Top of Her Class: Improving Literacy Rates and Learning Outcomes for Refugees in Chad

Hawa studying for her classes © UNHCR/Irene Fouyaba | Refugees in Chad

Education Cannot Wait in collaboration with UNHCR Chad

At age three, Hawa experienced the biggest challenge of her life when she fled the conflict in the Central African Republic and became a refugee in Chad. There, against all odds, Hawa began her formal education and became among the best in her class. For Hawa, having the opportunity to learn every day makes her dream of becoming a doctor and caring for her family and community’s health seem within reach.

In 2014, Hawa and her mother sought refuge in Chad, escaping armed conflict, instability, and violence in the Central African Republic. Chad hosts Africa’s fourth largest refugee population, with over 800,000 refugees. Hawa settled in Doholo Refugee Camp and joined the camp’s primary school.

“I started school when I came to Chad. I didn’t get to go to preschool before because my village didn’t have one,” said Hawa. “In Chad, every day, I was in a hurry to join my class because I wanted to learn to read, write and speak French. Now I know how to do all these things, and I am helping the new girls get used to my school.”

Today, Hawa is 11 years old and thriving in school. Thanks to the Education Cannot Wait (ECW) First Emergency Response grant in Chad, delivered by UNHCR, Doholo Primary School has expanded to include an additional 12 new classrooms, nine new teachers, one additional water point, an administration building, and a teachers’ office and workspace.

Teachers at Hawa’s school have also received extra training support to help new refugee students adapt to their environment. Providing mental health and psychosocial support services, and other holistic educational opportunities, ECW and partners ensure that girls and boys like Hawa can access education and continue to learn in safe and protective environments.

refugees in chad
Hawa studying for her classes © UNHCR/Irene Fouyaba

ECW investments extend to preschool and secondary schools and benefit refugee students at the Doholo Camp—relieving strain on limited resources and ensuring children have access to a full education cycle. Chad faces low literacy rates and challenges in transitioning students to secondary school. The main roadblocks to education stem from multi-dimensional crises such as climate-induced disasters, internal displacement, COVID-19, poverty, instability, and refugee influxes from neighbouring countries.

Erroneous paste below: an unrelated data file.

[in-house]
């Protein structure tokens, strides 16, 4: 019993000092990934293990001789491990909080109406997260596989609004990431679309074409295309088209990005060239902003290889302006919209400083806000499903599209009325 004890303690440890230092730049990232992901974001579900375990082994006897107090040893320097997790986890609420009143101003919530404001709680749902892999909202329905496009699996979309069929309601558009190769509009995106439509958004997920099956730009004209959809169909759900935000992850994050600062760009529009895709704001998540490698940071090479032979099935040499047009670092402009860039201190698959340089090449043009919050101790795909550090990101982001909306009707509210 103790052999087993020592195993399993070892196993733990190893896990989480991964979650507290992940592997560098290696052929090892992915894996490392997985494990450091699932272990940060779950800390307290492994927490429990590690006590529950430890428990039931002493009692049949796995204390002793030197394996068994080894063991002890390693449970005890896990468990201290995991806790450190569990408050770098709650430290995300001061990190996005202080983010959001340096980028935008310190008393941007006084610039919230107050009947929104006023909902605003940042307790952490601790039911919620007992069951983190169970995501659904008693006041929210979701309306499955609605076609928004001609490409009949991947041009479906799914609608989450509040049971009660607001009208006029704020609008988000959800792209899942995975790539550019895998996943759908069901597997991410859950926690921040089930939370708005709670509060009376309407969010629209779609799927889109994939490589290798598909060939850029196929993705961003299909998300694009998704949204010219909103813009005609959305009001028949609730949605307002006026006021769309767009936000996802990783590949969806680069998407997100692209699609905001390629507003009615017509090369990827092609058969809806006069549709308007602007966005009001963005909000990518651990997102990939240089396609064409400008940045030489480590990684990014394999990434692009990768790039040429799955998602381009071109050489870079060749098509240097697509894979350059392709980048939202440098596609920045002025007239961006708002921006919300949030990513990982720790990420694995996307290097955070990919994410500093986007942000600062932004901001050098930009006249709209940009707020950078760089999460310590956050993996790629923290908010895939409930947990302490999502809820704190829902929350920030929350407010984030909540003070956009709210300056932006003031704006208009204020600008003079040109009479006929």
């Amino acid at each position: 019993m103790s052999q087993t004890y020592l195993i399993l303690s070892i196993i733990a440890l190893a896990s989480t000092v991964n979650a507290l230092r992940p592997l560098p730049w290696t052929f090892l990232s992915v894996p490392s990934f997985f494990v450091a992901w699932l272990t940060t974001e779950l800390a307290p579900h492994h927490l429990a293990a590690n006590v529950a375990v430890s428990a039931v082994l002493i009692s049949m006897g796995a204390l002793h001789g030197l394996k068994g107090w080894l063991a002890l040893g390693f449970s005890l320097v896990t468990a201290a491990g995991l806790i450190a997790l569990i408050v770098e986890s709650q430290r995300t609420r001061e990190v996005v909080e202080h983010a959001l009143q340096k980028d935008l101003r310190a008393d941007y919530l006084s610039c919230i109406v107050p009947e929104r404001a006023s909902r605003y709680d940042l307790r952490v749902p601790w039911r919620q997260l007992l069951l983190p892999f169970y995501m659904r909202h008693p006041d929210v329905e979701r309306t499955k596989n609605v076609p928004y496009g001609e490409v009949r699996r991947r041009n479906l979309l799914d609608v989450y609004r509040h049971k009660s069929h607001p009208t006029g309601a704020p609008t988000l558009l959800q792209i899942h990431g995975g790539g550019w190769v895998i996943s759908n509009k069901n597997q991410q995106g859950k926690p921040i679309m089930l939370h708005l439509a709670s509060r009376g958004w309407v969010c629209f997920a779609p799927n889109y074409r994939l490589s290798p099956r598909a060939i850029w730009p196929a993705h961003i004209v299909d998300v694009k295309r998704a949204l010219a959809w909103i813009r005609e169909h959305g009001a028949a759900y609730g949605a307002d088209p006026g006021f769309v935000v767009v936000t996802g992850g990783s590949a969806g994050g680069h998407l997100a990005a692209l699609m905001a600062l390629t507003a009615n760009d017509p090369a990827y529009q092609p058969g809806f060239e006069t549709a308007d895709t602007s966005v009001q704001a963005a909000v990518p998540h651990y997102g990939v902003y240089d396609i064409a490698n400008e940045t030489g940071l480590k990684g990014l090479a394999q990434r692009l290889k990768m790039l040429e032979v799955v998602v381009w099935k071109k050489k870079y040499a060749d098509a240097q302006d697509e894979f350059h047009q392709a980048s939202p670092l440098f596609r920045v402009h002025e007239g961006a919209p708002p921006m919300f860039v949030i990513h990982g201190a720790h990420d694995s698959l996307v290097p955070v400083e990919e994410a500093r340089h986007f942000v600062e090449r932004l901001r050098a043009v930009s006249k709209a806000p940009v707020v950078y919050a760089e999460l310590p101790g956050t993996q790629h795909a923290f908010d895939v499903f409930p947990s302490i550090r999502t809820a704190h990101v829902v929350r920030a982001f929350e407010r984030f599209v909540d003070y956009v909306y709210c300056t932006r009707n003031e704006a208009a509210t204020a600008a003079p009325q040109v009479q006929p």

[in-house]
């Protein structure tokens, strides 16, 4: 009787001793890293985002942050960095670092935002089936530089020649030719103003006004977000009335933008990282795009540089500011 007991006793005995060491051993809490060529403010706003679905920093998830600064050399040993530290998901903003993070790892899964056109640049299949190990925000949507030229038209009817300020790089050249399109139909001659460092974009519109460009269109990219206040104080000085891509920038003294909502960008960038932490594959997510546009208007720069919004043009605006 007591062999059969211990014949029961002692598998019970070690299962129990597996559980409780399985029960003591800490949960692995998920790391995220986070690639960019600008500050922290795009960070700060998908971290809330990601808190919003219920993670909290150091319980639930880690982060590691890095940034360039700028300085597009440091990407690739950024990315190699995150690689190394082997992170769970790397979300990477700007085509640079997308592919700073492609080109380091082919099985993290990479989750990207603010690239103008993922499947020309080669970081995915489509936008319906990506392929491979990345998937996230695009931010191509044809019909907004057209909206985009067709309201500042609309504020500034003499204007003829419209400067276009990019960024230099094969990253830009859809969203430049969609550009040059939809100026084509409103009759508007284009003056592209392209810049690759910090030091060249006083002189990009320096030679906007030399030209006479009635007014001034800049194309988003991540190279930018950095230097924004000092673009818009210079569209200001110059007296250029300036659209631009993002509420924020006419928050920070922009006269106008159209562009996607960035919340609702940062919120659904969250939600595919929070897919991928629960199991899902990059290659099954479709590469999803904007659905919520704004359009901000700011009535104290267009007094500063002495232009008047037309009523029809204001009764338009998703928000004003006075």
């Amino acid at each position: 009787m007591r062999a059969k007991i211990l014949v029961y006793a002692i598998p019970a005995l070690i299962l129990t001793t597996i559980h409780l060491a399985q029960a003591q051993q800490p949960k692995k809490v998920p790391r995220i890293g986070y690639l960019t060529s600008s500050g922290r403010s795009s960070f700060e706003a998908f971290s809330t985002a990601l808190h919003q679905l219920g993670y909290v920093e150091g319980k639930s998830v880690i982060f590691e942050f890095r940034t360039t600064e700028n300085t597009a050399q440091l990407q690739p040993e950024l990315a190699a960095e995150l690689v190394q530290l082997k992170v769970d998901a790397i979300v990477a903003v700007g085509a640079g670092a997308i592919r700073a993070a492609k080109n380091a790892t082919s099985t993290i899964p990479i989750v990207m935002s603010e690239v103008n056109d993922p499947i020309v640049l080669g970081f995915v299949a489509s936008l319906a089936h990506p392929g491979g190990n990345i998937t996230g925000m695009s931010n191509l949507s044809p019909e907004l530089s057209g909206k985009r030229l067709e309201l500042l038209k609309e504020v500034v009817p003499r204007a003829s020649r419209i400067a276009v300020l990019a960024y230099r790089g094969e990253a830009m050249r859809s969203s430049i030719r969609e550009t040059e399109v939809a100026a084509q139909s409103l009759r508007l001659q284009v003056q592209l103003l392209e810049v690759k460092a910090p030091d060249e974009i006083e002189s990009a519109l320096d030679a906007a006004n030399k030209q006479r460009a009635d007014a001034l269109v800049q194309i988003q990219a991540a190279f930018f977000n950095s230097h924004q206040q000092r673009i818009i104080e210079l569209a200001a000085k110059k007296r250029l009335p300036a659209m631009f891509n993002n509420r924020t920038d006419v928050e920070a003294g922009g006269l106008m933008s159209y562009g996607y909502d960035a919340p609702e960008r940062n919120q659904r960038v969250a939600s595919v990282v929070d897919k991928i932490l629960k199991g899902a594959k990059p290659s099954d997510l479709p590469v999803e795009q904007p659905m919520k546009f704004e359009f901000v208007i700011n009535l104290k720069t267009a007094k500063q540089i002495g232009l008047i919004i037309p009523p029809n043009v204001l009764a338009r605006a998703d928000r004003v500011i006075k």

The Government of Chad has one of the most inclusive policies in the region to allow refugee children to access the national school system, with over 100,000 young refugees attending formal school in 2021-2022, according to UNHCR. However, with so many refugee children in need of education support in the country, limited infrastructure, and strained resources, it is challenging for schools to deliver quality education for all.

When the incoming refugee students first arrived at Doholo Primary School, the vast majority could not read or write. To address these challenges, ECW-funded programmes in Chad target vulnerable incoming and existing students—with a focus on addressing the specific needs of girls and children with disabilities—and support the expansion of educational resources so all girls and boys in the country can access safe, inclusive quality education.

Since 2017, ECW has invested $41 million in Chad, reaching nearly 835,000 children, including about 156,000 internally displaced people and 200,000 refugees. ECW’s funding includes a new $3 million allocation to provide safe and protective learning spaces to incoming refugees fleeing the war in Sudan.

For Hawa and her siblings, ECW’s support has improved their learning outcomes. Hawa is now one of the top students at her school—and has even been chosen by her teacher as a ‘transition buddy’ to ease the transition for incoming refugee students in her class and make them feel welcomed and supported.

“I am ranked among the best students in school,” said Hawa. “The new children who came were nervous at first, but now they’re happy to be in school.”

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